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Peptide Mimic Blocks Painful Opioid Side Effect

Orally active compound prevents pain hypersensitivity produced during prolonged opioid use

by Michael Torrice
February 16, 2015 | A version of this story appeared in Volume 93, Issue 7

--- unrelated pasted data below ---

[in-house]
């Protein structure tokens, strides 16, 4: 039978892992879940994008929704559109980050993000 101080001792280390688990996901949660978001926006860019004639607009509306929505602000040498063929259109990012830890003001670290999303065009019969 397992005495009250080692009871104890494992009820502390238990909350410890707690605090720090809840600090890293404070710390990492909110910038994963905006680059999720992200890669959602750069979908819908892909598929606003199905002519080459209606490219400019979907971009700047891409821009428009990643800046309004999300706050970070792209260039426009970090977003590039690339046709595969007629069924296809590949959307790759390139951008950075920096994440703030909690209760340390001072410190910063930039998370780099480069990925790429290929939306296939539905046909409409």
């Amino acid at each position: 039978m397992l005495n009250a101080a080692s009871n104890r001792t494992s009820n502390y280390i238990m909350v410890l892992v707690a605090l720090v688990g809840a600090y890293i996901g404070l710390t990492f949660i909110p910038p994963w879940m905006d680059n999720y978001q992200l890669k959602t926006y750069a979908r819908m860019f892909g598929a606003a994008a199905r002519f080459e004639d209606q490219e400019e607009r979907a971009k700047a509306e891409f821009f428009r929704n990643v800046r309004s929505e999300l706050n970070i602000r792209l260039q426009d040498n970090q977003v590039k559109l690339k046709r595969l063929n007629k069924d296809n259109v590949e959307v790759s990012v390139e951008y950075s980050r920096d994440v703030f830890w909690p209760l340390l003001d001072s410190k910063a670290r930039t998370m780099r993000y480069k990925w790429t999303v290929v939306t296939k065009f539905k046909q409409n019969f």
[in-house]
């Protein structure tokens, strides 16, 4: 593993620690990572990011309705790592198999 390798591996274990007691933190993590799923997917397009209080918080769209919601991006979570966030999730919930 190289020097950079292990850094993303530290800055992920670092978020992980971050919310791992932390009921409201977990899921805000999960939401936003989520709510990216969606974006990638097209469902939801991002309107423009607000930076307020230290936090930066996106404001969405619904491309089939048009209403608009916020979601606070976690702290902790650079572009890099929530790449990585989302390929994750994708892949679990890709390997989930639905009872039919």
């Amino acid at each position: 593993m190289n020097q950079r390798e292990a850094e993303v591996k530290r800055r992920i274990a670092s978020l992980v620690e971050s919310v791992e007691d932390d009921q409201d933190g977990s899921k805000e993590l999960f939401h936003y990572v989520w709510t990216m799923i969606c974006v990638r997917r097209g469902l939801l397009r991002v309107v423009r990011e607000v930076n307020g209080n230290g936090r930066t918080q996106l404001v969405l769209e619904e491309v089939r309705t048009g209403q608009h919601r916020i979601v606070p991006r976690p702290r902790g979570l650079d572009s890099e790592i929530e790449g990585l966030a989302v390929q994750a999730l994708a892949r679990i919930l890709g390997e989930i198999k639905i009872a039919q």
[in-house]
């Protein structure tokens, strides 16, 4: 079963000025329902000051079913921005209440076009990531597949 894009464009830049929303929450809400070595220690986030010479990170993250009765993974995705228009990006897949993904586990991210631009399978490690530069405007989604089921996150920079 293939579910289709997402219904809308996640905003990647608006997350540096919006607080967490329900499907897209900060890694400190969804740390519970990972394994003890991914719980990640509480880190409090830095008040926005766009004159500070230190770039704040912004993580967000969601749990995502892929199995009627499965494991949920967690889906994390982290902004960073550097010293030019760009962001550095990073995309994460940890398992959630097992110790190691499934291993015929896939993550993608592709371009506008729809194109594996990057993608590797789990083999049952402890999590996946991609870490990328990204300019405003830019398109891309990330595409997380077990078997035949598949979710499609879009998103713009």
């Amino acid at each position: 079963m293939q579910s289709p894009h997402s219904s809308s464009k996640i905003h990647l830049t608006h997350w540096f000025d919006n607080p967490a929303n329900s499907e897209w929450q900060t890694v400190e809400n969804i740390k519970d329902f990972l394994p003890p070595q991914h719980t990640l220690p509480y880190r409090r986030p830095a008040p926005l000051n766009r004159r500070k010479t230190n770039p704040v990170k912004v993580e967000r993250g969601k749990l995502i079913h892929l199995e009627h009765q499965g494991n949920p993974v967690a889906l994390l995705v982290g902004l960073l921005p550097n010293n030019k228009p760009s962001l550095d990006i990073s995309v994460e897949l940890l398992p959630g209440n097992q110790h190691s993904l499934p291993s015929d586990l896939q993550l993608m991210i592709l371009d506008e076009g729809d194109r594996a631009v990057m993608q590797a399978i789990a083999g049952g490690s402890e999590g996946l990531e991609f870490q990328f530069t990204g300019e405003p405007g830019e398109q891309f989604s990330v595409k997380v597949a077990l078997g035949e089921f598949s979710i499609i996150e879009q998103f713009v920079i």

When patients take opioid drugs such as morphine to treat chronic pain, they often develop tolerance to the medication, needing higher and higher doses to get relief. Some researchers think this is caused, in part, by opioid-induced hyperalgesia (OIH)—a hypersensitivity to pain brought on by long-term use of the drugs. Now researchers report an orally active compound that blocks this effect in mice, possibly leading to a therapeutic that lessens opioid side effects (ACS Chem. Neurosci. 2015, DOI: 10.1021/cn500219h). Previously, Frédéric Simonin of the University of Strasbourg, in France, and colleagues developed an acylated dipeptide that prevents OIH by inhibiting neuropeptide FF receptors. These receptors tune down opioid receptor signaling in the brain. In the new study, the team examined the structure-activity relationship of the dipeptide to design a more druglike compound based on a derivative of the positively charged amino acid ornithine. When the researchers gave mice a saline solution containing the compound followed by a large dose of the opioid fentanyl, the animals showed no signs of OIH. But animals getting a sip of saline alone, before the opioid, started to have heightened pain sensitivity within a day.


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